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Bush Expected to Endorse Iraq Troop Cut

U.S. commander in Iraq Gen. David Petraeus, left,  and ambassador to Iraq, Ryan Crocker leave after testifying before the Senate Foreign Relations Committee on Tuesday.
Nicholas Kamm
/
AFP/Getty Images
U.S. commander in Iraq Gen. David Petraeus, left, and ambassador to Iraq, Ryan Crocker leave after testifying before the Senate Foreign Relations Committee on Tuesday.

President Bush will discuss his Iraq strategy in a nationwide television address Thursday, when he is expected to endorse a recommendation by Gen. David Petraeus to withdrawal about 30,000 troops by the end of next summer.

The speech, scheduled for 9 p.m. EDT, follows congressional testimony this week from Petraeus and Ryan Crocker, the U.S. ambassador to Iraq. During hearings before House and Senate committees, Petraeus said he believed a partial drawdown of troops would be possible by July.

The Associated Press, quoting unnamed White House officials, said the planned 15-minute address would endorse the proposal Petraeus made public during his testimony on Monday. The White House plans to issue a written status report on the troop buildup on Friday, the AP said.

The officials spoke on condition of anonymity because Bush's speech is not yet final. Bush was rehearsing and polishing his remarks even as the Petraeus and Crocker were presenting their arguments for a second day on Capitol Hill, the news agency said.

Over two days of testimony, Petraeus said that the American troop presence in Iraq — currently at 160,000 — could be gradually reduced to the "pre-surge" level. Crocker, meanwhile, has warned that the political situation remains unstable. During Tuesday's testimony, the two men refused to be pinned down on when the situation in Iraq might allow for an end to the U.S. military commitment there.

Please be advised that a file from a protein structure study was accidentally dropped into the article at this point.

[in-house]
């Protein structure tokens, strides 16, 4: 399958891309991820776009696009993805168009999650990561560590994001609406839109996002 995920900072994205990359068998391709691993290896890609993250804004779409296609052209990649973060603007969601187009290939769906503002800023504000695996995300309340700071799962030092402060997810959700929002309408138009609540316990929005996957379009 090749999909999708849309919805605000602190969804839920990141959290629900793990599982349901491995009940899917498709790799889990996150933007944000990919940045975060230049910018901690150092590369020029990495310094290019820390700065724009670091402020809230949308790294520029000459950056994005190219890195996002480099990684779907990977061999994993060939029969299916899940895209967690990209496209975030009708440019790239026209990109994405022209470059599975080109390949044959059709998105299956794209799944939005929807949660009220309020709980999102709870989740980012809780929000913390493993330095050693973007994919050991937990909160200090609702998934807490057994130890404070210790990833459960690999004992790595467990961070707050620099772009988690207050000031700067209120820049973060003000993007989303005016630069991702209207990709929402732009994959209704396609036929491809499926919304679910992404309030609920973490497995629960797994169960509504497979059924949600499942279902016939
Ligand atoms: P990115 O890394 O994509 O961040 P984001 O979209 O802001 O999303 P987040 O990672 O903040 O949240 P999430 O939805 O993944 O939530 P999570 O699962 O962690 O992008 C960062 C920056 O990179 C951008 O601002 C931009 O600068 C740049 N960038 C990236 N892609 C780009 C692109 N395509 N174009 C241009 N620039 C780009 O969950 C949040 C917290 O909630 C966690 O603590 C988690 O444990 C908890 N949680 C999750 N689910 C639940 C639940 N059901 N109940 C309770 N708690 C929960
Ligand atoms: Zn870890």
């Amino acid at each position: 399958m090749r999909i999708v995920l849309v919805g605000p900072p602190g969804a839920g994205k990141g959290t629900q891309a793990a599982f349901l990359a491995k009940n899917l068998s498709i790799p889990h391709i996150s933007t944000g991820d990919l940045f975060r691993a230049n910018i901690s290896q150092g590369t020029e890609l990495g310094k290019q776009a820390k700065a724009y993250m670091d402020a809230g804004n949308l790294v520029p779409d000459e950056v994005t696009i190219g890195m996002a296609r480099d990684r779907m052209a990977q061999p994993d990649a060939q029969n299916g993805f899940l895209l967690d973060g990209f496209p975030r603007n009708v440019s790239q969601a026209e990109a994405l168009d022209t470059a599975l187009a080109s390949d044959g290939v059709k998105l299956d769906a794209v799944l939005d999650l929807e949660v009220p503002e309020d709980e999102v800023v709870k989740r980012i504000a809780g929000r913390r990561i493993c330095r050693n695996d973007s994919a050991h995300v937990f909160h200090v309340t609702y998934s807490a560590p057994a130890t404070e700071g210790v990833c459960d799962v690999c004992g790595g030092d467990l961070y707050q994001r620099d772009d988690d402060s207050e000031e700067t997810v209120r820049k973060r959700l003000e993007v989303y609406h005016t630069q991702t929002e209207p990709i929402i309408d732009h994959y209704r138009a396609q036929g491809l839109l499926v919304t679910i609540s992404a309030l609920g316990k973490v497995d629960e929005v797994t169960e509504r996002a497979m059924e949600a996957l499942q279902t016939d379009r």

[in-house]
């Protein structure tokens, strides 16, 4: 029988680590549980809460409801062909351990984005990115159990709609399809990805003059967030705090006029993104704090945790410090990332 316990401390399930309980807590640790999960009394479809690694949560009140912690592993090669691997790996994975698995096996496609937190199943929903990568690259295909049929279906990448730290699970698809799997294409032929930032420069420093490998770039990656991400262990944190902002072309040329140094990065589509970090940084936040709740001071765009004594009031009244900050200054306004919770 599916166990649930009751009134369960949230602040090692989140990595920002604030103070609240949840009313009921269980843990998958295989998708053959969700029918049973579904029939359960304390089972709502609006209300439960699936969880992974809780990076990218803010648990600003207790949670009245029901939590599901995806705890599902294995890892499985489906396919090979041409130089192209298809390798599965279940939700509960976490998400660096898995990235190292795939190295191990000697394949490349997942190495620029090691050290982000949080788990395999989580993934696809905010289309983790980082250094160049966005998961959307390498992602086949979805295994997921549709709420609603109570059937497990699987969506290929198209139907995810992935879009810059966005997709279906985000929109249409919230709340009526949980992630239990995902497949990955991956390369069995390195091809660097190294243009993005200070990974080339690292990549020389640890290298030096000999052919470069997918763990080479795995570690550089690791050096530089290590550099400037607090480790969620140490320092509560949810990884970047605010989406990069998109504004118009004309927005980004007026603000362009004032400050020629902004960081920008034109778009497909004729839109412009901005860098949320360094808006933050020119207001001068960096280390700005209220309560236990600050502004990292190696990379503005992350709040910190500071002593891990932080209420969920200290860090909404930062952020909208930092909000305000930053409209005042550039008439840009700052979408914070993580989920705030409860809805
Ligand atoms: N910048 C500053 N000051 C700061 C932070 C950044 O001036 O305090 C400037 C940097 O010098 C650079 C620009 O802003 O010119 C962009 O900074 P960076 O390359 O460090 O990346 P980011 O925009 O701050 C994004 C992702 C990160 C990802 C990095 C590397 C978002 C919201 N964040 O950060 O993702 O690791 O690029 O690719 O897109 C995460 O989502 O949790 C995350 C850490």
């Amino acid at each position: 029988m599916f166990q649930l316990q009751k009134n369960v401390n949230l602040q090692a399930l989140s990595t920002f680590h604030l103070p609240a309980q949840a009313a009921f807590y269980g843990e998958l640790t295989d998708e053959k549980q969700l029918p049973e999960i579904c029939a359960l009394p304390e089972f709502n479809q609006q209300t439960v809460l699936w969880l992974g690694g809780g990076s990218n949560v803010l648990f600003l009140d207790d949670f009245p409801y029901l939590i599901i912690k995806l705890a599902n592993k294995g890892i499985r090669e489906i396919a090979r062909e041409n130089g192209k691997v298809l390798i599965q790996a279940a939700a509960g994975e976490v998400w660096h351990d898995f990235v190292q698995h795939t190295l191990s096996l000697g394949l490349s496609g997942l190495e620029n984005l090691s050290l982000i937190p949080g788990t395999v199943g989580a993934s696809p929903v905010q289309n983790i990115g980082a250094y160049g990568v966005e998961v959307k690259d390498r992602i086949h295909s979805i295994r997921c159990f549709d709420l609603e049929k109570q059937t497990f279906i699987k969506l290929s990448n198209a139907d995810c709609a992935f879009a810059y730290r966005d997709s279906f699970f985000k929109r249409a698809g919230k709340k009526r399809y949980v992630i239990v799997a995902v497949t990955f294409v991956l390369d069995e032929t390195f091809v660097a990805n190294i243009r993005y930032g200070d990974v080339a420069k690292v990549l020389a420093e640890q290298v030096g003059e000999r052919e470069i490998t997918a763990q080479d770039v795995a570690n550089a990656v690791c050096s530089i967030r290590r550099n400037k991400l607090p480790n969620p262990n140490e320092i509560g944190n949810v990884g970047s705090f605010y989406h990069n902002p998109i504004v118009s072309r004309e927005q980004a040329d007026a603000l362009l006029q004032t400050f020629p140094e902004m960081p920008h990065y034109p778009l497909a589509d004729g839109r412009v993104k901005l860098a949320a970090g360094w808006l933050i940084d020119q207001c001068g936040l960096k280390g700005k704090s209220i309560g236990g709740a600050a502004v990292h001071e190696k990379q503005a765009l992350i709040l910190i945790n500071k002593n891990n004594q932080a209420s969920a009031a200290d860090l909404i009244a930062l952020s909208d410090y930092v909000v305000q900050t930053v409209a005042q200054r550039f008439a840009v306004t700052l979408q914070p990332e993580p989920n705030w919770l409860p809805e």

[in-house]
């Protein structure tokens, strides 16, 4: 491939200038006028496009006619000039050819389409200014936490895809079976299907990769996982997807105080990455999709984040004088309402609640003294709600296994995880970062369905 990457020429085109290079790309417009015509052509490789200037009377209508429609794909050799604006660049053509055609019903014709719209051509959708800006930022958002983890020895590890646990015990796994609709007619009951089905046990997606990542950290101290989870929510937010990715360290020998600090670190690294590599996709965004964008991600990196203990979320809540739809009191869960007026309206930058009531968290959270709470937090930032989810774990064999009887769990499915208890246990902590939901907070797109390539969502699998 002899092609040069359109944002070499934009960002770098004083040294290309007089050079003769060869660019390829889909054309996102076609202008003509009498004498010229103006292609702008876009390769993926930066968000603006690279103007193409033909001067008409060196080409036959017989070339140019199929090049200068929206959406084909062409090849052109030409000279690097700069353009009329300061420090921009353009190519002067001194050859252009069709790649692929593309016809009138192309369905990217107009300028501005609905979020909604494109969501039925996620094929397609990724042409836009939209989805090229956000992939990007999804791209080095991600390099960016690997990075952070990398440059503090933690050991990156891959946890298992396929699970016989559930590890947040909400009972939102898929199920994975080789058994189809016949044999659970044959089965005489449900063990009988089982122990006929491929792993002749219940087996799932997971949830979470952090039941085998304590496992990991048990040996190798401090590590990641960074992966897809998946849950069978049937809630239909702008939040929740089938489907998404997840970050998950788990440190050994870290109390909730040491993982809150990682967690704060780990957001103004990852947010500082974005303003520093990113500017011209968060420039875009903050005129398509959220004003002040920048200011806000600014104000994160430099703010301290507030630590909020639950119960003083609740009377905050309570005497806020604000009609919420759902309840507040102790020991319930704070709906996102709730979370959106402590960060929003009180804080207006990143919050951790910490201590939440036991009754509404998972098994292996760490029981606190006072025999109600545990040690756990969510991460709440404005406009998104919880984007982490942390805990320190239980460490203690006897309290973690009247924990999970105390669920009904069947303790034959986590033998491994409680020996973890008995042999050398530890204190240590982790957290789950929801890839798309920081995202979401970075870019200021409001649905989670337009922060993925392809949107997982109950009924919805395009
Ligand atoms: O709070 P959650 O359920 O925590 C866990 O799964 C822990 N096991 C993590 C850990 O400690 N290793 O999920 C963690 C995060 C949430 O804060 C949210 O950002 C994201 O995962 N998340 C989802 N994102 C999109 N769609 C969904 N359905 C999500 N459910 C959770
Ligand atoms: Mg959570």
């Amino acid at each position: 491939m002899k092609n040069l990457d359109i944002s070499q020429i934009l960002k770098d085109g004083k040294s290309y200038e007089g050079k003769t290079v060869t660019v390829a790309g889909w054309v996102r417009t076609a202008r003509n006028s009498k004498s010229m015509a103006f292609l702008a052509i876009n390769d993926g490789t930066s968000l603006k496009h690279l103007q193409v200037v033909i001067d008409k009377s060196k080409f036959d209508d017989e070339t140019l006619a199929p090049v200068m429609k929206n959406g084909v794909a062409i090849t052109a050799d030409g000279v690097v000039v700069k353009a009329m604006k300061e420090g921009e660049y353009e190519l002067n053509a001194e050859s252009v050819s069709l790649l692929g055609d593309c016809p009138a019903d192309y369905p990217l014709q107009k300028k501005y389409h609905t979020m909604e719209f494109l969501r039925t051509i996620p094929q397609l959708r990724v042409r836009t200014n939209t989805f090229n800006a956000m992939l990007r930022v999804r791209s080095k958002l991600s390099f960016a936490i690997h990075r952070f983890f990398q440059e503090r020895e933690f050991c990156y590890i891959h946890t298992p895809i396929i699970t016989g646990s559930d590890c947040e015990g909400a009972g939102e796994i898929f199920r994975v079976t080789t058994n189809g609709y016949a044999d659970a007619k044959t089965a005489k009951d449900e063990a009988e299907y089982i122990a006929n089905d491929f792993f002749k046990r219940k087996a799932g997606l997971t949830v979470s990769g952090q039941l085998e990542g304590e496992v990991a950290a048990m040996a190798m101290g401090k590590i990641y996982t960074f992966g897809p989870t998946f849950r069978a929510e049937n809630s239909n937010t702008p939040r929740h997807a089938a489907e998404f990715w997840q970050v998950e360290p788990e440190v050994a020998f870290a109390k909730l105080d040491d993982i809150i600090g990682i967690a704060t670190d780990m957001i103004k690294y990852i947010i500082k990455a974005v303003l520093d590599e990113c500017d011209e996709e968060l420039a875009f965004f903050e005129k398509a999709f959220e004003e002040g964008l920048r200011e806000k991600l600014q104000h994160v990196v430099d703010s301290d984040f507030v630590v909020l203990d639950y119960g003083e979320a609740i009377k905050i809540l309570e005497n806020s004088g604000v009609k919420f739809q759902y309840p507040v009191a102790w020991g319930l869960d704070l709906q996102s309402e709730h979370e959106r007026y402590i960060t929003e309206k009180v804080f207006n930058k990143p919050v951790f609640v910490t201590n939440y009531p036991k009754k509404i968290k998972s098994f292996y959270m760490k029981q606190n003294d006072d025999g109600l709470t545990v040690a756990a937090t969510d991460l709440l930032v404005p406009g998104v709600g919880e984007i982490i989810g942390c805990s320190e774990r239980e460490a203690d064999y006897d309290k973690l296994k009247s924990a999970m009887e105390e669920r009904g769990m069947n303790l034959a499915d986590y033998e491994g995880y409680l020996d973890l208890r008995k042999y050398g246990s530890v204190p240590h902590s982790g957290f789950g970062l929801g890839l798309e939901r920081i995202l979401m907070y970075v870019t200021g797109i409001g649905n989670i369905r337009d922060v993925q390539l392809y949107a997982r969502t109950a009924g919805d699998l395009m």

' ... At the Beginning of a Long Process ... '

Meanwhile, Secretary of State Condoleezza Rice said Wednesday that stabilizing Iraq will be a lengthy process. Her comments appeared aimed at lowering expectation for any wider withdrawal of U.S. forces in the short- to medium-term.

"We're at the beginning of a transition in the Middle East, we're at the beginning of a long process of dealing with what the president called a long time ago a generational challenge to our security brought on by extremism coming principally out of the Middle East," Rice said.

Rice said the U.S. views the task of stabilizing Iraq as not simply improving security within its borders but "to begin to have American forces in lower numbers turn to other responsibilities." Among those, she said, is "the territorial security of Iraq" with respect to its Mideast neighbors, especially Iran.

"Iran is a very troublesome neighbor," she said on NBC's Today show. "Iran is prepared to fill the vacuum" if the United States leaves Iraq.

Debate Continues Next Week

The Senate was expected to resume debate on the war next week, although party leaders have yet to announce what measures will be put to a vote.

"I don't sense an enhanced sense of skittishness, if that's what you're asking here, on the part of Republican colleagues of mine in the Senate," the party's leader, Sen. Mitch McConnell of Kentucky, told reporters.

From NPR reports and The Associated Press

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